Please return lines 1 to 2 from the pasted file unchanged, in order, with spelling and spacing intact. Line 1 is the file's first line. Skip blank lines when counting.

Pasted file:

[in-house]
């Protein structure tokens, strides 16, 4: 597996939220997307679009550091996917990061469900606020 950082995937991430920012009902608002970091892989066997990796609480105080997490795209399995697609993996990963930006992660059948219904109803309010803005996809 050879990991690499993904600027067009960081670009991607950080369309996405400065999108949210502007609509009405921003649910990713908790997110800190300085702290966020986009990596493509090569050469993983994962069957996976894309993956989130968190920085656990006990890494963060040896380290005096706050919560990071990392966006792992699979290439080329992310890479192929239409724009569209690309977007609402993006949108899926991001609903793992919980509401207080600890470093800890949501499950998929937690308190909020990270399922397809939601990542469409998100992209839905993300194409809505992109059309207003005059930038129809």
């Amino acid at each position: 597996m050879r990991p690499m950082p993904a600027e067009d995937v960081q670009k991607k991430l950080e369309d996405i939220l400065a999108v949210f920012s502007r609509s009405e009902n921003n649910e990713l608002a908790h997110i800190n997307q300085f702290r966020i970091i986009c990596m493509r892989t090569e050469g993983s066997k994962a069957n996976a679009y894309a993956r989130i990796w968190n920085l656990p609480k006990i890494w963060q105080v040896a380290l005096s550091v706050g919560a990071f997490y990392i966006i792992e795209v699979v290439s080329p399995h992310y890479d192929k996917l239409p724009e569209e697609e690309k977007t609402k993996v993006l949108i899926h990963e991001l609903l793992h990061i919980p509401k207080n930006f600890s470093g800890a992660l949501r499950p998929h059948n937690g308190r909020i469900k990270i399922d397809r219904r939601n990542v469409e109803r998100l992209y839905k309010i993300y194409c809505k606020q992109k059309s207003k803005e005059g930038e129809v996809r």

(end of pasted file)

[in-house]
């Protein structure tokens, strides 16, 4: 597996939220997307679009550091996917990061469900606020 950082995937991430920012009902608002970091892989066997990796609480105080997490795209399995697609993996990963930006992660059948219904109803309010803005996809 050879990991690499993904600027067009960081670009991607950080369309996405400065999108949210502007609509009405921003649910990713908790997110800190300085702290966020986009990596493509090569050469993983994962069957996976894309993956989130968190920085656990006990890494963060040896380290005096706050919560990071990392966006792992699979290439080329992310890479192929239409724009569209690309977007609402993006949108899926991001609903793992919980509401207080600890470093800890949501499950998929937690308190909020990270399922397809939601990542469409998100992209839905993300194409809505992109059309207003005059930038129809």